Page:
One Man's Adventures into Renewal Energy
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DIY Horizontal HAWT Wind Turbine / Generator

2nd February 2014

I've been watching my Savonius Wind Turbine over Winter, and cutting a long story short, it's a bit rubbish!
I don't know what the problem is, but it just doesn't spin. I suspect it's because it's so close to the surrounding trees, which is creating some turbulent wind.
I also never connected it up to my charging circuit, so on the odd day when it did turn, it wasn't creating any electricity. I suspect that if I was to put load on it (by making it generate electricity), it would just be dead still.

So I've decided to give up on it and instead go down the more conventional Horizontal Axis Wind Turbine.
I believe this will yield a more reliable and more powerful generator.
It'll also be more aesthetically pleasing.

DIY Horizontal HAWT Wind Turbine
Using some of the drainpipe I bought for the Savonius turbine, I've cut three lengths down to 25cm.
I clamped and screwed them together and used an angle grinder to cut them into rough blade shapes.
I decided on three blades, because even though more blades are more efficient, there is a diminishing return effect - ie, the percentage gained from each added blade is half the previous added blade.
You'll also be wondering why so small (25cm), two reasons-
I simply haven't got the space in my back garden.
And noise - the bigger the blades, the faster the tip speed, the more noisy it becomes.

DIY Horizontal HAWT Wind Turbine
I needed a hub.
It needed to be strong and weather resistant.
Aluminium is the obvious choice.
Finding spare aluminium of the right thickness (5mm) without buying it, was proving difficult, until I raided the pan drawer.
Getting approval from the missus, she sanctioned the destruction of an old frying pan.
And here you go! A nice strong aluminium hub.

DIY Horizontal HAWT Wind Turbine
Here are all the major components offered up against each other.
You can begin to get a feel the end product.

DIY Horizontal HAWT Wind Turbine
All bolted together, it becomes a very strong unit.
You might want to invest in a set square to do the markings for where the bolts should go on the hub, as well as the centre hole.
It pays to spend some time on this, failing to do this properly could result in an unbalanced wind turbine, which may spin itself to pieces in high winds.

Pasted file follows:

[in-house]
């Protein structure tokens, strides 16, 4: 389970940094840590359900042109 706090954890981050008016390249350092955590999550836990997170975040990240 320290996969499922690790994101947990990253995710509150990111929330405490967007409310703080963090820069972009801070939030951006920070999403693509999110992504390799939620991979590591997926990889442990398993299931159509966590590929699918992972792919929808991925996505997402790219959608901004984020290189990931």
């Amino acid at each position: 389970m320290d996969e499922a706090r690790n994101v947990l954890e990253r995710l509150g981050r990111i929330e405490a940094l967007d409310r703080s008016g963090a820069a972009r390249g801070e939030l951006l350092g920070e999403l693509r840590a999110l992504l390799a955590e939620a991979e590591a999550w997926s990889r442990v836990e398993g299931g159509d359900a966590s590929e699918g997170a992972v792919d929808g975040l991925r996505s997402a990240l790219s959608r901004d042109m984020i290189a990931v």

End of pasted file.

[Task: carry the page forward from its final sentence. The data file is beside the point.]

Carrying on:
DIY Horizontal HAWT Wind Turbine
Here is a close-up of the hub assembly attached to the wind vane.
I simply used 10mm threaded rod through a 10mm linear bearing.
Fixed it all in position with double nuts.
I used a couple of jubilee clips to strap the linear bearing to the frame.

It's plainly obvious that there is no motor/generator attached. This is just proof of concept at the minute, and once I confirm my turbine will work, I'll then develop the actual electricity generator section of the contraption.

DIY Horizontal HAWT Wind Turbine
The finished article!
I've bolted it onto a 10mm steel pole I had lying around.
And I've attached a crude piece of plywood for the vane.
Even though it looks a bit rough and ready, it does feel very sturdy.
When I install the motor/generator, I'll most likely increase the thickness of various elements to improve strength, as well as weather proof the components.

Here is a short video on day 1 of installation.
It wasn't especially windy, but I am happy that the vane is functioning well and that it turns!
I do wonder if it's too close to the trees, which might create some undesirable turbulence, but it's early days, so I won't start adjusting things just yet.

DIY Horizontal HAWT Wind Turbine
Here is the motor I'm going to use. - SANKYO LLN4B21 / 80723-T
Bought this off Ebay for £7.
It's just a simple DC motor. Rated at 12v.
I've hooked it up to a meter and it reads around the 2volt mark when I give the spindle a quick flick.
The yellow/black wires are for a tacho. I never intended to have a tacho, but I'm thinking I could use it with my Arduino to give me an RPM reading at any time...might be quite interesting.


zAck - 02/03/2016 19:31:25


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